sleep foundation

Non 24 Sleep Wake Disorder

The National Sleep Foundation

Medically Reviewed by

The National Sleep Foundation

Written by

The National Sleep Foundation

Although the majority of people with Non 24-Hour Sleep Wake Disorder (Non-24) are blind, it also occurs in a small number of sighted individuals. As many as half to three-quarters of totally blind patients (i.e., having no light perception) are considered to have Non-24, representing approximately 65 to 95 thousand Americans. The number of sighted people with Non-24 is unknown.

Most blind people have some light perception. As a result, their circadian rhythms are synchronized to a 24-hour day-night cycle, as in the sighted. However, it has been estimated that of the 1.3 million blind people in the United States, 10% have no light perception. These totally blind individuals are at the greatest risk for Non-24.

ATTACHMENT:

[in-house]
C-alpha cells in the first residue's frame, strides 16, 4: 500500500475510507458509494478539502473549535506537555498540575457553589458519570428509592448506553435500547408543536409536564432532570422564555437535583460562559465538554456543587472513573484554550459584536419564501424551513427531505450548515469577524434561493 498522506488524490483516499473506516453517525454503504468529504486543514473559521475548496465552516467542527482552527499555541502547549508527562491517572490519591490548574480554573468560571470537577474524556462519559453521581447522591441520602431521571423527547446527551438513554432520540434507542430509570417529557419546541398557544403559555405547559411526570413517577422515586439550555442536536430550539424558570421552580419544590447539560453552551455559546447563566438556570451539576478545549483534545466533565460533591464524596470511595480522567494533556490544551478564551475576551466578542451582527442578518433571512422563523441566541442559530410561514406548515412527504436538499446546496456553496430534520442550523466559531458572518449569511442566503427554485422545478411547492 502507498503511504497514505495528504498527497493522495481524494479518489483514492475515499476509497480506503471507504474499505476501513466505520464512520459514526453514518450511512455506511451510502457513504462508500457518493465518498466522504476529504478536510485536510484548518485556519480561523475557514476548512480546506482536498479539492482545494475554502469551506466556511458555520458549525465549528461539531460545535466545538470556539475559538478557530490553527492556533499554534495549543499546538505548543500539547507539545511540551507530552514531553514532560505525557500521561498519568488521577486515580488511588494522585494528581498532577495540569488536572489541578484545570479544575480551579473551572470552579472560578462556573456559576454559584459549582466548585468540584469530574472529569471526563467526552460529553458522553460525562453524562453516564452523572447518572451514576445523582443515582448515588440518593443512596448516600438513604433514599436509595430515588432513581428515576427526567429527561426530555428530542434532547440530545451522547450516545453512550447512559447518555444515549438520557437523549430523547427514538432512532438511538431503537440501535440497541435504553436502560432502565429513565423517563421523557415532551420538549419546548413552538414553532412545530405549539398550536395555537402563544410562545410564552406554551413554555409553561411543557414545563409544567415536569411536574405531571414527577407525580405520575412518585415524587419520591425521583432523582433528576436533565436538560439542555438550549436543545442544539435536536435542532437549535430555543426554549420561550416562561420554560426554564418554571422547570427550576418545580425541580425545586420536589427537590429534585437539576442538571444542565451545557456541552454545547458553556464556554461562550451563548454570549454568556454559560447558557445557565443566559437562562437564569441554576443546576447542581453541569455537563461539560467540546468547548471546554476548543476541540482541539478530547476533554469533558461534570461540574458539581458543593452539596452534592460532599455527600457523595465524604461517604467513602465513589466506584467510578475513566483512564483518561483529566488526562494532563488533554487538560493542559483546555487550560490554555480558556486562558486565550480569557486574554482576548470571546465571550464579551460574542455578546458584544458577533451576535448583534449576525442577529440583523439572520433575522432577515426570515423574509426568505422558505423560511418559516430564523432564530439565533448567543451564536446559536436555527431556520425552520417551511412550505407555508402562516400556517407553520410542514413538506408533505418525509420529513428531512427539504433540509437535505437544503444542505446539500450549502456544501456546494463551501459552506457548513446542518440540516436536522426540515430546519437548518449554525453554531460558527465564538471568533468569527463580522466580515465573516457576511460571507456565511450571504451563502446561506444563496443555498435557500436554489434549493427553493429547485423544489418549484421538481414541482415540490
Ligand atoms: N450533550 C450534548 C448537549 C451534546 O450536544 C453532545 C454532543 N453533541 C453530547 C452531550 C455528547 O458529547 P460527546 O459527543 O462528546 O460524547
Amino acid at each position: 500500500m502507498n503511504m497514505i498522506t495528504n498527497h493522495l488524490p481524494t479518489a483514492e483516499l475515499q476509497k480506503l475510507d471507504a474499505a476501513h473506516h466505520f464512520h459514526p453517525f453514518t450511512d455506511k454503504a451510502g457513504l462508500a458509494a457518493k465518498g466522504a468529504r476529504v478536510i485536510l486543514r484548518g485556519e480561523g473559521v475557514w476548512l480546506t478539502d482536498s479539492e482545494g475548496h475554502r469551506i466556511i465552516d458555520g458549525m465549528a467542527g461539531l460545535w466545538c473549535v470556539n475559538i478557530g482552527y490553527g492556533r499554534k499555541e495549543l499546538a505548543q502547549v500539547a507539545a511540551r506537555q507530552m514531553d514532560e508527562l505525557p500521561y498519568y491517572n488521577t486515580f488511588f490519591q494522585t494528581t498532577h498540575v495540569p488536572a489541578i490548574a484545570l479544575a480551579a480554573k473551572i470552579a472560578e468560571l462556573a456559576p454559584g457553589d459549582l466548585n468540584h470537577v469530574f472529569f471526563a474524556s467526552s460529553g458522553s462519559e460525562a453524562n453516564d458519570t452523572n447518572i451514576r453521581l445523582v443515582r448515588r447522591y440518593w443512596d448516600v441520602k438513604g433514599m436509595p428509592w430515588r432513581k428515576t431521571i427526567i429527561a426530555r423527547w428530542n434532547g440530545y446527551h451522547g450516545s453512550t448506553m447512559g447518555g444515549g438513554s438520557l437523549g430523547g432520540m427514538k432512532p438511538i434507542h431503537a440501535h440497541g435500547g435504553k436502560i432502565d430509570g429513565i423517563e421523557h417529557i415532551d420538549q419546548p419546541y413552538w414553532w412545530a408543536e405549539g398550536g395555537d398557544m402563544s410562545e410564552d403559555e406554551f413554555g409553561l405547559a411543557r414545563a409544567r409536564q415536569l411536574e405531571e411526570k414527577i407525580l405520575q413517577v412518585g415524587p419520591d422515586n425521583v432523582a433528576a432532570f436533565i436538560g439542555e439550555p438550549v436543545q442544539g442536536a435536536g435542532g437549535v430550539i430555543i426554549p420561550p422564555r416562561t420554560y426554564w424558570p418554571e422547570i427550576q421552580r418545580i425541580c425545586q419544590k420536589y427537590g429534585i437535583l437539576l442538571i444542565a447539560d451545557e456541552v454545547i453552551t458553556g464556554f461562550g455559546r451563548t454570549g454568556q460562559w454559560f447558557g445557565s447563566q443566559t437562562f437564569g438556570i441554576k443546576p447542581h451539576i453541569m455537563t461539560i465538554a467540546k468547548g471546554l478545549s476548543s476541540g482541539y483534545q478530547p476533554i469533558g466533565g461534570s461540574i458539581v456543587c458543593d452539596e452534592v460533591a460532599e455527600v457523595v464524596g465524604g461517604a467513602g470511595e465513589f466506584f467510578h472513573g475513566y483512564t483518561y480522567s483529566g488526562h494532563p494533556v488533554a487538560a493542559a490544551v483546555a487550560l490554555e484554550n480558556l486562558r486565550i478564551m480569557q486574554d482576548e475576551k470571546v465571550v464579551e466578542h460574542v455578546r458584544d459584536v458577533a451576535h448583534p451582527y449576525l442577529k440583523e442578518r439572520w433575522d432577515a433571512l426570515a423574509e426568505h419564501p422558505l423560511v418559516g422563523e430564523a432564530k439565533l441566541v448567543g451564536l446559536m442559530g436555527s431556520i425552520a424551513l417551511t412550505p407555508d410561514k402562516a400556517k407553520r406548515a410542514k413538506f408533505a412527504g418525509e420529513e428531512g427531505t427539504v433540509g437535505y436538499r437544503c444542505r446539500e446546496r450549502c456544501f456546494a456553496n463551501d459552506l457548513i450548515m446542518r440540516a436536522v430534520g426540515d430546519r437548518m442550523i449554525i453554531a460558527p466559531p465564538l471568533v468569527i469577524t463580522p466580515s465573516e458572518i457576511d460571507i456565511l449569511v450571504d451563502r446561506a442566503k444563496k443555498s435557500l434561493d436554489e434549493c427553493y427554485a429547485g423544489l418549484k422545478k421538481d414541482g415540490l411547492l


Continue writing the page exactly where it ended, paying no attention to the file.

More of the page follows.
Non-24 is common in totally blind people due to a lack of light entering the eyes. Photoreceptors in the retina normally signal the brain and regulate the 24-hour day-night cycle. For a totally blind individual with Non-24, their inability to perceive light prevents the synchronization of their internal body clock to the day-night cycle. As a result, the internal body clock defaults to a non-24 hour cycle, causing fluctuating periods of good sleep followed by periods of poor sleep and excessive daytime sleepiness.

The exact cause of Non-24 in sighted people is unknown. But, it is believed to be caused by neurological factors.

Sighted vs. Blind